Kombucha 101: An easy guide to a home brew!

A lot of people take sugar with their tea, but what about sugar and bacteria? You’ve likely had this ancient and popular drink by the name of Kombucha.

This immortal health elixir dates back to 221 BC with artisanal recipes passing from family to family, eventually being consumed by the legendary emperor Qin Shi Quang of China.

Kombucha was transported for sale and trade by merchants and travelers along the Silk Road, an ancient trade route that linked the Western world with the Middle East and Asia. This beverage became a household staple for Japan and Korea, naming this beverage respectively: Kocha Kinoko, the tea mushroom, and Chungjin-cha, the golden tea. Eventually the tea was brought to Europe as a result of trade route expansions in the early 20th century, most notably appearing in Russia (as "Kambucha") and Germany (as "Kombuchaschwamm").

Not only can kombucha treat various ailments, it can also be enjoyed by all ages, yielding good energy, immunity and digestion. Kombucha is a living fermented tea, usually utilizing black or green tea leaves, plus sugar and something called a SCOBY, symbiotic culture of bacteria and yeast. SCOBY’s aren’t the most appetizing looking, but you can sort of envision a chunky, round piece of cellulose with trapped gasses inside; an enlarged culture.

You see a lot of popular kombucha brands on the shelves at your local grocery stores, but you would be surprised at how many people make their own kombucha at home! We learned from a local friend “how to” and want to share with you!

Items you will need for a one gallon brew:

  • A one gallon vessel for your finished product
  • One gallon of water
  • 6-8 Two Leaves Organic Darjeeling Sachets
  • 1 cup of sugar
  • SCOBY  (*It takes kombucha to make kombucha. You can purchase kombucha cultures online, or, if you know a friend, you can ask them to split off a portion of their SCOBY for your brew.)  

Recipe Instructions: Part 1

Two Leaves tea boiled for kombucha

sugar being added to two leaves kombucha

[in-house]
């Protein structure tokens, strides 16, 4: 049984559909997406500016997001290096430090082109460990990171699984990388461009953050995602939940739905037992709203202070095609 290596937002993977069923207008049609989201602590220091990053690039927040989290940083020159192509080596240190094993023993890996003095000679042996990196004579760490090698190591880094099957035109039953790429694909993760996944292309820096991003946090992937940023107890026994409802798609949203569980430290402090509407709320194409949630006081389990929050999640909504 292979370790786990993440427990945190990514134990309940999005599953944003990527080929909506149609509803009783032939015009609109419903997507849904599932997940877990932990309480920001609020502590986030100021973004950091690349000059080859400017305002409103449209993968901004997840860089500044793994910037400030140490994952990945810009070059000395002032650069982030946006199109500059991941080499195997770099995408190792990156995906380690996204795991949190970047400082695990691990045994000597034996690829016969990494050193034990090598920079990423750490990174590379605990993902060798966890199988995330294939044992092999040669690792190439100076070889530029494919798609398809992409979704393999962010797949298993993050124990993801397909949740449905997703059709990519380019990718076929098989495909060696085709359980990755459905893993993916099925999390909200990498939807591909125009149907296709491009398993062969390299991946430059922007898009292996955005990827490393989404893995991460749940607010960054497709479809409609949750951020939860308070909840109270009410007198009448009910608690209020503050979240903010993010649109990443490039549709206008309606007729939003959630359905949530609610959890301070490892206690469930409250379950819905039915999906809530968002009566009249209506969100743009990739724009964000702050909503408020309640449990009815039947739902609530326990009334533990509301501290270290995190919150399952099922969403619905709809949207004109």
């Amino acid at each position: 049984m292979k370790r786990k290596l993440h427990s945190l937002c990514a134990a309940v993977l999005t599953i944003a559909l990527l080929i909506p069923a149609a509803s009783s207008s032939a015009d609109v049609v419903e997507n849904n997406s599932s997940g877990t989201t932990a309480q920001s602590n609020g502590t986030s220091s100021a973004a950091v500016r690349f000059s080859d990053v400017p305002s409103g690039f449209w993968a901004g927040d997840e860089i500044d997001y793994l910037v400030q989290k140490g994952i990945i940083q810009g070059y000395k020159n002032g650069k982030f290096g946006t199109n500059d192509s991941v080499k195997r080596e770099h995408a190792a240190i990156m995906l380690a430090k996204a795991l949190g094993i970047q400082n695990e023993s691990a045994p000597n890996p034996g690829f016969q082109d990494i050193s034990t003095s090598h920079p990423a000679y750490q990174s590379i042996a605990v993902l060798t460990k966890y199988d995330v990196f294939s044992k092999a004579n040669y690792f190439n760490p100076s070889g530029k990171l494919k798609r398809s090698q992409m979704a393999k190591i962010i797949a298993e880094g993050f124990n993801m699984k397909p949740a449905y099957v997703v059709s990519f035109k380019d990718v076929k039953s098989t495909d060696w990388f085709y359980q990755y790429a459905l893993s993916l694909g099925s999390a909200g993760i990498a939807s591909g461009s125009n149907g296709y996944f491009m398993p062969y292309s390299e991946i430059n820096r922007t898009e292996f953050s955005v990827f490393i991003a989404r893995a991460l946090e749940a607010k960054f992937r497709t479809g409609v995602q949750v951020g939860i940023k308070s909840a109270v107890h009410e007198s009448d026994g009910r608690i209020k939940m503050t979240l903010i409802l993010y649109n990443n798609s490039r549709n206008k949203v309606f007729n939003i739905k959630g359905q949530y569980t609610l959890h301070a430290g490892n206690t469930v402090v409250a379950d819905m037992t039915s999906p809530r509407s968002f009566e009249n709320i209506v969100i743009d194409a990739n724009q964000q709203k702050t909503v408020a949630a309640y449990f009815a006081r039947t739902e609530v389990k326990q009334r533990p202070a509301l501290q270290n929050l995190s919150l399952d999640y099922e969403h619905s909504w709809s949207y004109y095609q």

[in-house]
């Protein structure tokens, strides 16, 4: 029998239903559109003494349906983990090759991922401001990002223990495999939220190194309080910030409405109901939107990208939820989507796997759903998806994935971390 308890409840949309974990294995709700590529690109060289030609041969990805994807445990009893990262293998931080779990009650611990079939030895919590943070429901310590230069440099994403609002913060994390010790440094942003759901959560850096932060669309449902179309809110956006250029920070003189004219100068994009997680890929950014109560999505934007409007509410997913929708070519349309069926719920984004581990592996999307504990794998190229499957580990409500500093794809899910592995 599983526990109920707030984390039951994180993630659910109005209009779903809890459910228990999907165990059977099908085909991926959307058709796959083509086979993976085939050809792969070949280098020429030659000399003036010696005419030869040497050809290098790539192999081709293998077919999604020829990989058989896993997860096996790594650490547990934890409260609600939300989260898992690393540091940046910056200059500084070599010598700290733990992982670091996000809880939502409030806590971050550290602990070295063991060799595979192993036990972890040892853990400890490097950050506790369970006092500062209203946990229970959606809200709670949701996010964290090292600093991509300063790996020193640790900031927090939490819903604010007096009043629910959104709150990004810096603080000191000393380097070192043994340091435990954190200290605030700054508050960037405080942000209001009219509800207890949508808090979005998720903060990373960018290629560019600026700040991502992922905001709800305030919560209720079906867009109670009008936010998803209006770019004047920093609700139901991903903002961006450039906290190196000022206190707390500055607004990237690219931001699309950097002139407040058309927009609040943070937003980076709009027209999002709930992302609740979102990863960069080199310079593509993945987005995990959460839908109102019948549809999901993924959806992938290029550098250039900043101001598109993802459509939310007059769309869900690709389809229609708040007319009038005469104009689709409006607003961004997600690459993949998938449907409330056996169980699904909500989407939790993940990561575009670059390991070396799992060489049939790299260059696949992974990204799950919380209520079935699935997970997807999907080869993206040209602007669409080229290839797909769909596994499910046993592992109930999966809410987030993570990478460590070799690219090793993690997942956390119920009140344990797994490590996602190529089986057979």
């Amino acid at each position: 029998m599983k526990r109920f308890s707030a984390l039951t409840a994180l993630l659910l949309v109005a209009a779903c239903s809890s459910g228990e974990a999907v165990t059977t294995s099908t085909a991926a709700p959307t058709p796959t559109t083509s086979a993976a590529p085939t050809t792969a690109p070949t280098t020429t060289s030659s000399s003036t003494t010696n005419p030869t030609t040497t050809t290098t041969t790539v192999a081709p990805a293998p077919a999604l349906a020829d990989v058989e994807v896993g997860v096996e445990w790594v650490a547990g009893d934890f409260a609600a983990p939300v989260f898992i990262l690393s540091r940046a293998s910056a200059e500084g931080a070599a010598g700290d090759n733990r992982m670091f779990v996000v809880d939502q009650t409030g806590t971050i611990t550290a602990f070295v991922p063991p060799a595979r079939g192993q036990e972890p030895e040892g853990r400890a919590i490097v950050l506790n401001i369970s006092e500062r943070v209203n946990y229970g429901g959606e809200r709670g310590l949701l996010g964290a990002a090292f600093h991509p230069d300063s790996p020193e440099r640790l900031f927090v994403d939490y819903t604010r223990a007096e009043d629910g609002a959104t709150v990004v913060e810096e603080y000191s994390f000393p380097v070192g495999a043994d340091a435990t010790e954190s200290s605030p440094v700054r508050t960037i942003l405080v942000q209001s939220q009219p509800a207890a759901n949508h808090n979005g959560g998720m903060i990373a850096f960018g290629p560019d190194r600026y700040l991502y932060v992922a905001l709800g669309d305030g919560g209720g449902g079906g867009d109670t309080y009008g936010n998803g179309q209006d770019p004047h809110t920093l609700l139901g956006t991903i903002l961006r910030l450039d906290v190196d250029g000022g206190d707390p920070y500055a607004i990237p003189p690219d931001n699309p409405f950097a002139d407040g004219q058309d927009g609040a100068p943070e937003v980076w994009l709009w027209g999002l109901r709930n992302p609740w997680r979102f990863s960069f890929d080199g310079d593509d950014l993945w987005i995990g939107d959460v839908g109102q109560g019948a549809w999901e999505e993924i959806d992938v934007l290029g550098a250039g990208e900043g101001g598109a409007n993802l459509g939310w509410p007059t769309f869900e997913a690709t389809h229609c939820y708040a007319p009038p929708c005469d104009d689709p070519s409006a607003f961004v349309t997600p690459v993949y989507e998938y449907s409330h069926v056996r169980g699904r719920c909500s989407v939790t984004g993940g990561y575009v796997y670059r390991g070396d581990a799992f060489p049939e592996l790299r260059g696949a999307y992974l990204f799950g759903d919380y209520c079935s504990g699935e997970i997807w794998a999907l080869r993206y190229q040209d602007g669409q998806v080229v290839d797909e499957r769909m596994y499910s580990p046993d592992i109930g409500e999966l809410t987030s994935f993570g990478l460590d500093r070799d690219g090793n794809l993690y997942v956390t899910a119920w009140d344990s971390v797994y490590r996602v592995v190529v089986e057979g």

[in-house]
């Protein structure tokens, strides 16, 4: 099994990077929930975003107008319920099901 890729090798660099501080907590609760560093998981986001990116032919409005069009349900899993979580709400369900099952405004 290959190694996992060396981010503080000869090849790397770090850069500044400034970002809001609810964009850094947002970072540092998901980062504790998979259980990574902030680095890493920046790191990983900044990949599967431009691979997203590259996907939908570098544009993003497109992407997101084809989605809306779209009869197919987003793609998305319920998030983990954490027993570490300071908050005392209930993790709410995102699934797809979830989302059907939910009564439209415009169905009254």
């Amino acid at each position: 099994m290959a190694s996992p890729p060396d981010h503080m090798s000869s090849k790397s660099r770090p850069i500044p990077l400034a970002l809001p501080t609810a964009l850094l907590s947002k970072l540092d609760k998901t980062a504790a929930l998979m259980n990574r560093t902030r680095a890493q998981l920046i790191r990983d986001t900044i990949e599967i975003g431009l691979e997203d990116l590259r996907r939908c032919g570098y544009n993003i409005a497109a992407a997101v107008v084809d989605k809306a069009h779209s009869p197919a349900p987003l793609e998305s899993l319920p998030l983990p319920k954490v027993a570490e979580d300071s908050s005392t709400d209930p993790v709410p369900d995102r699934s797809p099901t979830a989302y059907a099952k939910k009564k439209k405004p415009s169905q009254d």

• Boil one gallon of water in a pan on the stove top.
  • Carefully tear off the string and tag on our Two Leaves sachets and place the pyramid sachet that holds the tea inside the pan to boil.
  • After 5 minutes, with a kitchen tool, remove the sachets from the boiling water.
  • Add one cup of sugar into the pot and stir.
  • Place a lid on the gallon of tea and let is cool for 2-3 hours on your kitchen counter   *Do not place in fridge.

Recipe Instructions: Part 2

pouring brewed tea into kombucha vessel

SCOBY for Two Leaves Kombucha

  • Wash your hands and your vessel thoroughly *You don’t want to introduce biological contaminants that could interfere with the fermentation process.
  • Pour the tea into your one gallon vessel.
  • Remove SCOBY from the prior kombucha, or use a purchased SCOBY and place it inside the vessel.
  • NOTE: If you are splitting a SCOBY, be sure that the remainder of the SCOBY is always kept in extra kombucha “juice,” as this will act as a starter for the next brew.
  • Place two coffee filters or a cheese cloth on top of your vessel.  Secure with a rubber band   *This allows oxygen in and also allows the brew to breathe.
    gallon of two leaves kombucha ready for fermentation
  • Leave the brew on your kitchen counter, or somewhere that doesn’t have direct sunlight, for 2.5-3 weeks.  
Two Leaves Kombucha final step, pouring into containers
  • After the fermentation process has taken place, you can remove the lid of the  brew, and pour into your containers.    You should see bubbles on the  top of your glass, indicating carbonation and successful fermentation.
  • You can now store this in the fridge.
  • *Keep the SCOBY in your brew until you are ready to make another batch of kombucha

We’ve shared the basic steps and ingredients to make the base brew, though, you can add in any flavors at the end of fermentation, such as pomegranate juice, fresh apple juice, coconut water, etc.

Kombucha is an awesome, all year-round beverage to have stored in your fridge at home. If you make a batch with Two Leaves tea, we would love to hear how your experience went!

 Email us and send us photos for a chance to win tea for your next brew! 

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